Sweet Warrior

Sweet Warrior

3.5 2
by Richard Thompson
     
 
Lovers and soldiers alike strap on guns, knives, and armor on Richard Thompson's first electric album since 2005's The Old Kit Bag. Sweet Warrior has gained mainstream attention from the overtly political "Dad's Gonna Kill Me," where Dad is Baghdad and the soldier's lament ("Dad's in a bad mood, Dad's got the blues, It's someone else's mess that I didn't

Overview

Lovers and soldiers alike strap on guns, knives, and armor on Richard Thompson's first electric album since 2005's The Old Kit Bag. Sweet Warrior has gained mainstream attention from the overtly political "Dad's Gonna Kill Me," where Dad is Baghdad and the soldier's lament ("Dad's in a bad mood, Dad's got the blues, It's someone else's mess that I didn't choose…at least we're winning on the Fox Evening News") is delivered in grunt's argot, but the album is no protest screed. A typically rich tapestry of Thompson characters -- ruffians, rockers, prostitutes, deadbeats, and miscreant children -- populates these songs, and the vigorous tunesmith mines Celtic ballads, reggae, '50s rock 'n' roll, and even a bit of prog picking to deliver their stories. Apart from the despairing GI, there's "Mr. Stupid," a crashing boor with a divorce-court complaint ("When your friends point out you're stuck with a Neanderthal for an ex / Don't worry darling, I'll still sign my name on checks") that offers a more lighthearted rejoinder to 1982's Shoot Out the Lights. And tale of the murderous bandit queen Carrie in the dark "Guns Are the Tongues," set against the Troubles in Northern Ireland, is illuminated by Nickel Creek's Sara Watkins, whose fiddling on the elegiac ballads provides a counterpart to the album's most driving tracks. Full of lyrical fire and vinegary guitar lines, Sweet Warrior shows that Richard Thompson, kicking and scratching his way through his 50s now, is still spoiling for the fight.

Editorial Reviews

All Music Guide - Mark Deming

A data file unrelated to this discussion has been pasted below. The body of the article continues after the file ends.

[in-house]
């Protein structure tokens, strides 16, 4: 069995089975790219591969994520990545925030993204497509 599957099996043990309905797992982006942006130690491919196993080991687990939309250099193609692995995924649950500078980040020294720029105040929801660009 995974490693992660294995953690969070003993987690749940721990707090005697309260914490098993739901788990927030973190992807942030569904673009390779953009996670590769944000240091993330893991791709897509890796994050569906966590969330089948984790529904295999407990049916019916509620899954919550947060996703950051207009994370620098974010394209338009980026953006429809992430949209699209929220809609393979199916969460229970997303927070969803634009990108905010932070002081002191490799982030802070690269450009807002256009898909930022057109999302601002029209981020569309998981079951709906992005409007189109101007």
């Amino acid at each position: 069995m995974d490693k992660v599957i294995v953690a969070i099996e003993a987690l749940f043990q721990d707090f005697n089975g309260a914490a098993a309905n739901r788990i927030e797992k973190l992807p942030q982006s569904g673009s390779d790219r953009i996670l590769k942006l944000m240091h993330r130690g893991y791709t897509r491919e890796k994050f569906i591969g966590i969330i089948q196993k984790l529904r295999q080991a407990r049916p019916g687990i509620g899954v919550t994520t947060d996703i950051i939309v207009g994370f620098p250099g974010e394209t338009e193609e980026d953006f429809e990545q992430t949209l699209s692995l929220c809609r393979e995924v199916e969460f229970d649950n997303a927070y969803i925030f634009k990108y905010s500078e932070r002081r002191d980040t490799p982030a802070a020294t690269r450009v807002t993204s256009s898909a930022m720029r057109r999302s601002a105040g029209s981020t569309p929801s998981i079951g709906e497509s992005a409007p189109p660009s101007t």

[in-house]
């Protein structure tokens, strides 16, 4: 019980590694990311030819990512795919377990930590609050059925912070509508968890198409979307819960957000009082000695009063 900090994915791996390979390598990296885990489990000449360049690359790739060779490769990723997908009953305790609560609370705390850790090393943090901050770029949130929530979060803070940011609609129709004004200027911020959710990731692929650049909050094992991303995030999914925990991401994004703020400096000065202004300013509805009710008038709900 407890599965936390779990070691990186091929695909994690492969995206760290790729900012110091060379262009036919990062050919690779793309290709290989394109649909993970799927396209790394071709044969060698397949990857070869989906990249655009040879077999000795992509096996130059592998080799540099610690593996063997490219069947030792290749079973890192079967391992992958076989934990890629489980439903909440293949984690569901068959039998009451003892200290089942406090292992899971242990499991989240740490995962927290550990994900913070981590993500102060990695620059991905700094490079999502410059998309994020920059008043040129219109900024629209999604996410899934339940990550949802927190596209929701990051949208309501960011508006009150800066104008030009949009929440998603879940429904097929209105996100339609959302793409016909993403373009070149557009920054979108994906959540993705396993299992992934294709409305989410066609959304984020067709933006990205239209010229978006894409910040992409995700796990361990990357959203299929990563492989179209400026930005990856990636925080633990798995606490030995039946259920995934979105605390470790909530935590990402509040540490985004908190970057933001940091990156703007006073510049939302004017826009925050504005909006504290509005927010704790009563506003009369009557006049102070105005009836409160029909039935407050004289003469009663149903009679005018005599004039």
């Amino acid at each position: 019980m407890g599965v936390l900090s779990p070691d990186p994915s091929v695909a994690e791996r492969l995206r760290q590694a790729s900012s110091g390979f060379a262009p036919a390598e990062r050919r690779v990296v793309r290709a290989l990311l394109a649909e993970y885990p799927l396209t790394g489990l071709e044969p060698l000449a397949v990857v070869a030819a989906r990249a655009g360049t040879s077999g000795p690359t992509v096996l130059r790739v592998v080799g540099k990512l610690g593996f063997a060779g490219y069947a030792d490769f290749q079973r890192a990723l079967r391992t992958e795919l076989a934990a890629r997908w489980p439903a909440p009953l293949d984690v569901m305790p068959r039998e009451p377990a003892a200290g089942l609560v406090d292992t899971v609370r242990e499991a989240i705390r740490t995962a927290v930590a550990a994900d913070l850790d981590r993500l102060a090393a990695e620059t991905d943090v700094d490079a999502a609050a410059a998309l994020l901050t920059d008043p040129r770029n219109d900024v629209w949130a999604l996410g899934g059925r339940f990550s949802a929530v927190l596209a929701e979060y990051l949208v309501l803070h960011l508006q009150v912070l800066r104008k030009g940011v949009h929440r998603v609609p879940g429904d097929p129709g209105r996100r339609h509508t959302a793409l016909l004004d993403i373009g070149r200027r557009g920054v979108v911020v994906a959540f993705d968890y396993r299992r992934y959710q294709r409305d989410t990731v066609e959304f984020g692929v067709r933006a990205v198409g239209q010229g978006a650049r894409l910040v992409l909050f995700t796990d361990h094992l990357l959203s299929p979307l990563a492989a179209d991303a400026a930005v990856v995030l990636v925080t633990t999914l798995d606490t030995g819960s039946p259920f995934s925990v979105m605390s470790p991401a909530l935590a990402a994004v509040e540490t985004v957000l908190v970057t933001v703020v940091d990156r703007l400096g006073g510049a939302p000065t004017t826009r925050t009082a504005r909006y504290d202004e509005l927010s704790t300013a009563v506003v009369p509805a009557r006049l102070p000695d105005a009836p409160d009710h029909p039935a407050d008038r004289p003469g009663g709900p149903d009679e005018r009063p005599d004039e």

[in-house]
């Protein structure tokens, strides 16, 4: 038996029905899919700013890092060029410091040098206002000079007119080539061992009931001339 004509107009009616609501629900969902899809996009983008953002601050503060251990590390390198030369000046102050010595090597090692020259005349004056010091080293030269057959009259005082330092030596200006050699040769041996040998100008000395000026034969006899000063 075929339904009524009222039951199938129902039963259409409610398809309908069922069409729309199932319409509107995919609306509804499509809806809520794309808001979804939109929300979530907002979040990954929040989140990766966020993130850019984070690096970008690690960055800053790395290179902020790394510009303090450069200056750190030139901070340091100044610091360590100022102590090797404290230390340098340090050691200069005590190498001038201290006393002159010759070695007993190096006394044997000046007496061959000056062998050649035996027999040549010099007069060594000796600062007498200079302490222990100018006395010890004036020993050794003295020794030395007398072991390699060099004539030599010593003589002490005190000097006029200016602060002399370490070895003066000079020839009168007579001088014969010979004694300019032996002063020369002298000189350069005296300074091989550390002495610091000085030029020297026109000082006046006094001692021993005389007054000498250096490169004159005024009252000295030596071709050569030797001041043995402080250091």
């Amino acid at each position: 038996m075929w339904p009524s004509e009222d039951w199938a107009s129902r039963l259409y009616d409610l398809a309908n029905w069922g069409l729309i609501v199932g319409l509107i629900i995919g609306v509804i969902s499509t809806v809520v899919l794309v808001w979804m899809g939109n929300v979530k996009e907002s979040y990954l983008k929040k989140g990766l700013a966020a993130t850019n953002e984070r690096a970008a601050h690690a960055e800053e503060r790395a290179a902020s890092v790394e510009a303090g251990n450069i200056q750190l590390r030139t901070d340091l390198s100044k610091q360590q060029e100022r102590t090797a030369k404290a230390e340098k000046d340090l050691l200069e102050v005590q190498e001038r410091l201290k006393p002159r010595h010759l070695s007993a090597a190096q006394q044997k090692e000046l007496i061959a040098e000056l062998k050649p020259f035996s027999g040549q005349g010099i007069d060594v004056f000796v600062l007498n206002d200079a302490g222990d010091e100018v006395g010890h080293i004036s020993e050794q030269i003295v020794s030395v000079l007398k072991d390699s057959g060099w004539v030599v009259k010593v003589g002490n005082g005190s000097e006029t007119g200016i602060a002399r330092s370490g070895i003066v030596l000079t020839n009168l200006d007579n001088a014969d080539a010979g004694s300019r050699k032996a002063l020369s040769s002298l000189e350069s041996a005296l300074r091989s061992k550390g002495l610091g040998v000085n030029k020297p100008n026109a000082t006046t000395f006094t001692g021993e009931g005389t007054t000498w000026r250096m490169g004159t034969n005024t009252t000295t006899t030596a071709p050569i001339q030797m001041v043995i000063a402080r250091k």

After being given his walking papers by Capitol Records in 2000, Richard Thompson has taken a modest approach to his subsequent studio releases, 2003's The Old Kit Bag (a purposefully spare trio set) and 2005's Front Parlour Ballads (an acoustic collection recorded in Thompson's home studio). But Thompson seems to have relaxed a bit with 2007's Sweet Warrior, which boasts a more expansive sound and ambitious reach than those two albums. Produced by Thompson with his longtime aide de camp Simon Tassano, Sweet Warrior more clearly recalls 1991's Rumor and Sigh than any of Thompson's other albums; it lacks the high gloss of Mitchell Froom's production on that disc, but the broad dynamic between upbeat and dour numbers and the thematic sweep of these 14 songs certainly suggest Thompson was thinking big while making this album, and it suits him. Thompson is able to play his traditional theme of romance on the rocks for laughs on this set with the witty "Needle and Thread" and the droll but pointed "Mr. Stupid," while the sax-infused "Bad Monkey" is downright rollicking and the ska-influenced offbeat of "Francesca" is slinky and sensual. At the same time, Thompson digs deep into more serious themes, especially on the striking "Dad's Gonna Kill Me," a tense first-person tale of a soldier on patrol in Iraq, and while a very different sort of combat frames "Guns Are the Tongues," its story of a dull-witted boy turned against his own interests is equally compelling; both songs show Thompson's narrative skill and gift for wordplay are as strong as ever. Producer Thompson gives guitarist Thompson just the right amount of room to show off his estimable skills on these sessions, and the core band -- bassists Danny Thompson and Taras Prodaniuk, drummer Michael Jerome, and rhythm guitarist Michael Hays -- is as strong and versatile as one could hope for. At 68 minutes, Sweet Warrior feels just a bit overstuffed, especially given the simplicity of its immediate predecessors, but there's a hefty portion of fine songs and masterful playing here, and no one who has ever succumbed to Richard Thompson's magic should pass this up.